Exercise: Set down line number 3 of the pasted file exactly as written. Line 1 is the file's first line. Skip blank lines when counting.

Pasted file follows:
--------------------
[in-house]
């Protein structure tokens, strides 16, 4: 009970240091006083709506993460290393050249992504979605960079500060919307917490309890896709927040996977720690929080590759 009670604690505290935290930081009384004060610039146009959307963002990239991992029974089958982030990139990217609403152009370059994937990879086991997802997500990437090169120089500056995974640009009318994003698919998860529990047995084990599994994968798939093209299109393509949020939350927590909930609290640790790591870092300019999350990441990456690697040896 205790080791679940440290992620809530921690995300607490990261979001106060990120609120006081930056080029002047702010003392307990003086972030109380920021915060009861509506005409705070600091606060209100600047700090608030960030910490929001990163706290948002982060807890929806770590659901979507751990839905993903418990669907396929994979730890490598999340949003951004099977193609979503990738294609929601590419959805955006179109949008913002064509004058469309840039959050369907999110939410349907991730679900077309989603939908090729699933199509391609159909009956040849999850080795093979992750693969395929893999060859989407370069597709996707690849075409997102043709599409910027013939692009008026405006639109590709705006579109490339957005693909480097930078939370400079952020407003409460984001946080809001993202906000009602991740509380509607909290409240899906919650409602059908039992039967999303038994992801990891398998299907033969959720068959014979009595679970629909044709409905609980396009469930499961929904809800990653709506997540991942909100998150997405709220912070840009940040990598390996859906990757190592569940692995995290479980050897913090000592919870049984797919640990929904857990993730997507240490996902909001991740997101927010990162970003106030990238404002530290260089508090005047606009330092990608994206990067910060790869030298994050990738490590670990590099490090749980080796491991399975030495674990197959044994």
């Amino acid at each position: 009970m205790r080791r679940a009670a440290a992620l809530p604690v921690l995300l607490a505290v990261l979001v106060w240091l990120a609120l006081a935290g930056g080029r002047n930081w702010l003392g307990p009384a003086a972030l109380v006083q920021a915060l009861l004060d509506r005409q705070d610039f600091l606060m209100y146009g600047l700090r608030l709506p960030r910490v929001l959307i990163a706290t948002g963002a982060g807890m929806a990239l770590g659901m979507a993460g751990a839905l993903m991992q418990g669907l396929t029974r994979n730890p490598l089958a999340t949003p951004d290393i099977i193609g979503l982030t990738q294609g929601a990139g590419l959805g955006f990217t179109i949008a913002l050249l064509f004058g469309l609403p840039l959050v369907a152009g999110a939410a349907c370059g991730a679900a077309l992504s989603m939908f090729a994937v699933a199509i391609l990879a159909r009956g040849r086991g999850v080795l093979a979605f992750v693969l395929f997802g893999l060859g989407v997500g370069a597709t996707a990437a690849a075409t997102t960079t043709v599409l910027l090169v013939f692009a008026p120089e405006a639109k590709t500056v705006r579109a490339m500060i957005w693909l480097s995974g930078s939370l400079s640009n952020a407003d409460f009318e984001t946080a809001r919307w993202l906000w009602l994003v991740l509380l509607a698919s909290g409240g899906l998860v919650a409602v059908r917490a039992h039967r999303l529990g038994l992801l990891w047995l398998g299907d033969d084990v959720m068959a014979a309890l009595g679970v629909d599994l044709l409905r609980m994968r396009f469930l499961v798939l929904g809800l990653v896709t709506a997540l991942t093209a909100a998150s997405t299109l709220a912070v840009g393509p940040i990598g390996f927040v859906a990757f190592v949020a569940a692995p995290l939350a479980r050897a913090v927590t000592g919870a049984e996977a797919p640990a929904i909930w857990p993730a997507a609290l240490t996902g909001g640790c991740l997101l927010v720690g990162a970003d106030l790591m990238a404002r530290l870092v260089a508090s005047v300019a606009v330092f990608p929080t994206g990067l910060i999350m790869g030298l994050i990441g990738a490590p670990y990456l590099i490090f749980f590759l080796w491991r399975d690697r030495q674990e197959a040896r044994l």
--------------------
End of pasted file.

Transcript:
């Amino acid at each position: 009970m205790r080791r679940a009670a440290a992620l809530p604690v921690l995300l607490a505290v990261l979001v106060w240091l990120a609120l006081a935290g930056g080029r002047n930081w702010l003392g307990p009384a003086a972030l109380v006083q920021a915060l009861l004060d509506r005409q705070d610039f600091l606060m209100y146009g600047l700090r608030l709506p960030r910490v929001l959307i990163a706290t948002g963002a982060g807890m929806a990239l770590g659901m979507a993460g751990a839905l993903m991992q418990g669907l396929t029974r994979n730890p490598l089958a999340t949003p951004d290393i099977i193609g979503l982030t990738q294609g929601a990139g590419l959805g955006f990217t179109i949008a913002l050249l064509f004058g469309l609403p840039l959050v369907a152009g999110a939410a349907c370059g991730a679900a077309l992504s989603m939908f090729a994937v699933a199509i391609l990879a159909r009956g040849r086991g999850v080795l093979a979605f992750v693969l395929f997802g893999l060859g989407v997500g370069a597709t996707a990437a690849a075409t997102t960079t043709v599409l910027l090169v013939f692009a008026p120089e405006a639109k590709t500056v705006r579109a490339m500060i957005w693909l480097s995974g930078s939370l400079s640009n952020a407003d409460f009318e984001t946080a809001r919307w993202l906000w009602l994003v991740l509380l509607a698919s909290g409240g899906l998860v919650a409602v059908r917490a039992h039967r999303l529990g038994l992801l990891w047995l398998g299907d033969d084990v959720m068959a014979a309890l009595g679970v629909d599994l044709l409905r609980m994968r396009f469930l499961v798939l929904g809800l990653v896709t709506a997540l991942t093209a909100a998150s997405t299109l709220a912070v840009g393509p940040i990598g390996f927040v859906a990757f190592v949020a569940a692995p995290l939350a479980r050897a913090v927590t000592g919870a049984e996977a797919p640990a929904i909930w857990p993730a997507a609290l240490t996902g909001g640790c991740l997101l927010v720690g990162a970003d106030l790591m990238a404002r530290l870092v260089a508090s005047v300019a606009v330092f990608p929080t994206g990067l910060i999350m790869g030298l994050i990441g990738a490590p670990y990456l590099i490090f749980f590759l080796w491991r399975d690697r030495q674990e197959a040896r044994l």